Internet Addicts May Experience Increased Heart Rate, Blood Pressure When Not Online
A new study revealed that people who are addicted to the internet may experience significant changes in their physiological state, such as increased in blood pressure and heart rate, when they stop their internet usage.
The study, published in the journal Current PLOS One, showed that the physiological changes people with problematically high-internet usage experience when they are withdrawn from their devices are mirrored with increased feelings of anxiety.
"We have known for some time that people who are over-dependent on digital devices report feelings of anxiety when they are stopped from using them," said Phil Reed, a professor at Swansea University and lead author of the study, in a press release. "But now we can see that these psychological effects are accompanied by actual physiological changes."
For the study, the researchers enlisted 144 participants between the age of 18 and 33 years old. The researchers measured the heart rate and blood pressure of the participants before and after their internet use. Additionally, the participants' self-reported internet addiction and anxiety levels were also measured.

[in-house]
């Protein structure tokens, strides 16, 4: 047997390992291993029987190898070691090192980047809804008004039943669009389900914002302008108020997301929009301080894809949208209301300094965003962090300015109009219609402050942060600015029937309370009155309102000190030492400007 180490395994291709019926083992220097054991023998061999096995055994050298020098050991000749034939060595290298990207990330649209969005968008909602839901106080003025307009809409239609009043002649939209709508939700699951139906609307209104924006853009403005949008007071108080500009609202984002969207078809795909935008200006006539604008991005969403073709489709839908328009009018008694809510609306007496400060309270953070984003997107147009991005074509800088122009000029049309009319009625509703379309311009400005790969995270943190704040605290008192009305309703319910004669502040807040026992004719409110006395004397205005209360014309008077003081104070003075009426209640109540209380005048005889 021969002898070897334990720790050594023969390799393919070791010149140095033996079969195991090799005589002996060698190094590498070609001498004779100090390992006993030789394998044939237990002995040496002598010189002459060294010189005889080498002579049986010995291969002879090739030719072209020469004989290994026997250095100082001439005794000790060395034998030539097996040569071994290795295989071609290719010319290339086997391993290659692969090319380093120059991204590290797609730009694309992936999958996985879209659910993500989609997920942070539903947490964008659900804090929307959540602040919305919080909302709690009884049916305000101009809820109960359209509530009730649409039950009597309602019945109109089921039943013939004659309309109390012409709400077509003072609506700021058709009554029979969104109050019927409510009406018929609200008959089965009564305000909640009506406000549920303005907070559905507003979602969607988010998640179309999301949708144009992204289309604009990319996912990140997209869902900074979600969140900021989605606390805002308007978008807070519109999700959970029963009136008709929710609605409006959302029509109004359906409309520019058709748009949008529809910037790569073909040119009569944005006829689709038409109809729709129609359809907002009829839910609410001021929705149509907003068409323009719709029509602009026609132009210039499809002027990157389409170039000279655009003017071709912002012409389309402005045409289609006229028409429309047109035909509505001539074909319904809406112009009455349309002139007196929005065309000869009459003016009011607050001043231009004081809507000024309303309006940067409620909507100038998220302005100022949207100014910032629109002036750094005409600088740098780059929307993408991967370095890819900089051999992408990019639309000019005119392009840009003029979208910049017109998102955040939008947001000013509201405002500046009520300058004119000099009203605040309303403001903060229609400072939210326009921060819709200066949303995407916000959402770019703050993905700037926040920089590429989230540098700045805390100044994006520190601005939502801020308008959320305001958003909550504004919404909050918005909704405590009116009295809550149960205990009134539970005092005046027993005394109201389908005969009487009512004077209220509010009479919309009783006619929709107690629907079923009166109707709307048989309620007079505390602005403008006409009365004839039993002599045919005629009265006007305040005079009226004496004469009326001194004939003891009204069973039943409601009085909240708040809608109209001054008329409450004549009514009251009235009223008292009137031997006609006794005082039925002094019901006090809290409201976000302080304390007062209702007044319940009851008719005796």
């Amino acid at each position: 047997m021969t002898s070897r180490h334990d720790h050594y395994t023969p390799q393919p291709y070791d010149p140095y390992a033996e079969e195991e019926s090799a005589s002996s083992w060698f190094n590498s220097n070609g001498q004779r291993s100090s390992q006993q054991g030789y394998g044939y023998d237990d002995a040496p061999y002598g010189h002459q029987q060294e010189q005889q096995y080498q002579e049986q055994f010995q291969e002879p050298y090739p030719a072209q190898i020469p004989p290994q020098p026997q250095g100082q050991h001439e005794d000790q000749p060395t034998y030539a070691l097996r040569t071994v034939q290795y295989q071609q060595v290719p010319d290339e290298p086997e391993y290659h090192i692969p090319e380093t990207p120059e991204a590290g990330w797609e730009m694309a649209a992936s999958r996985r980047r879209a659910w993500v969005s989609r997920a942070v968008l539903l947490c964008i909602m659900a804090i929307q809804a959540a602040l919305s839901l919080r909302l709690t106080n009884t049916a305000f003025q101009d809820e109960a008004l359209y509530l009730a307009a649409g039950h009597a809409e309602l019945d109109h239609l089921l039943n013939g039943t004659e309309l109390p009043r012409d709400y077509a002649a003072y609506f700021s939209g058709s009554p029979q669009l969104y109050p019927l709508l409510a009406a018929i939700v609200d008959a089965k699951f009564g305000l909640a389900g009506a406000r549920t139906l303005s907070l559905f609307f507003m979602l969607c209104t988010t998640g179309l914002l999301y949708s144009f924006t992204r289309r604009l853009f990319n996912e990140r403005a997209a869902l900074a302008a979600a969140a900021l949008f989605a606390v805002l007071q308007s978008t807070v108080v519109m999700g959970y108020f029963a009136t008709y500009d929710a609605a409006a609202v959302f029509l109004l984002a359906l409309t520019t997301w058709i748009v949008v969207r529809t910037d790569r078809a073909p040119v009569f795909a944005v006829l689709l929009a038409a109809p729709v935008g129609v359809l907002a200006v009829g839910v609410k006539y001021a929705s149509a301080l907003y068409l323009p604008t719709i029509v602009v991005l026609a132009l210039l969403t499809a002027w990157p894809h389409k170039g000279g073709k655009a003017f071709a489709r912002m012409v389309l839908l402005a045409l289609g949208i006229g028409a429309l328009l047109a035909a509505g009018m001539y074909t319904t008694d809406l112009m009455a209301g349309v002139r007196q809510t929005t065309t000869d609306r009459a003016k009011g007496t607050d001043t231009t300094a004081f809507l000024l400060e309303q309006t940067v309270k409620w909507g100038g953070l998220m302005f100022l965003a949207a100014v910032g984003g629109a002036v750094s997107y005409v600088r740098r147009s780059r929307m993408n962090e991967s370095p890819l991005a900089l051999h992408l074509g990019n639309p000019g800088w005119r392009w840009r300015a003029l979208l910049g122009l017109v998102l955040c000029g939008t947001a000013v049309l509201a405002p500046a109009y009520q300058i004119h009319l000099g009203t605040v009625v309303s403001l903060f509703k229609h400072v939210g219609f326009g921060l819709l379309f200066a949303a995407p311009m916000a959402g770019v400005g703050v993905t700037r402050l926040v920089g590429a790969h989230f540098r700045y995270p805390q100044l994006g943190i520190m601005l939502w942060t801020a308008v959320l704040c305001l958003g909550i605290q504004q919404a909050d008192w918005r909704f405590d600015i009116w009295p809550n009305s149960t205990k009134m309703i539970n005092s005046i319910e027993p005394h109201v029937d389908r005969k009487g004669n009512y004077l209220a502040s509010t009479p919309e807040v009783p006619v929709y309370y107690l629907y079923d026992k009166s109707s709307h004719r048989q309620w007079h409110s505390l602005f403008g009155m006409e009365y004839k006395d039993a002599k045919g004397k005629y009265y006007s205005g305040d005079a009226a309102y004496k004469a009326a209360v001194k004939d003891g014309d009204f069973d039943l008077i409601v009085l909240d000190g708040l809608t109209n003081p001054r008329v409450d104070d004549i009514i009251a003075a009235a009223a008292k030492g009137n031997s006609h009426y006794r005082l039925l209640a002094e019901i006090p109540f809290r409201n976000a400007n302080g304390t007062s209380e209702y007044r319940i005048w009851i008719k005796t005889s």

The researchers observed that people addicted to the internet experience 3 to 4 percent increase in their heart rate and blood pressure immediately after they stopped using the internet. In some participants, the rise in heart rate and blood pressure were significantly higher. However, the researchers noted that the physiological change experienced by the participants were not enough to be life-threatening.
Interestingly, the physiological changes experienced by those addicted in the internet are akin to the withdrawal symptoms experienced by those terminating their use of addictive substances, including alcohol, heroin and cannabis.
Despite being non-fatal, the researchers noted that increased blood pressure and heart rate could be linked with increased levels of anxiety. Furthermore, physiological changes could also alter the hormonal system of the body, reducing its immune responses.
"Whether problematic internet use turns out to be an addiction -- involving physiological and psychological withdrawal effects -- or whether compulsions are involved that do not necessitate such withdrawal effects -- is yet to be seen, but these results seem to show that, for some people, it is likely to be an addiction," said Roberto Truzoli, a professor at Milan University and co-author of the study, in a statement.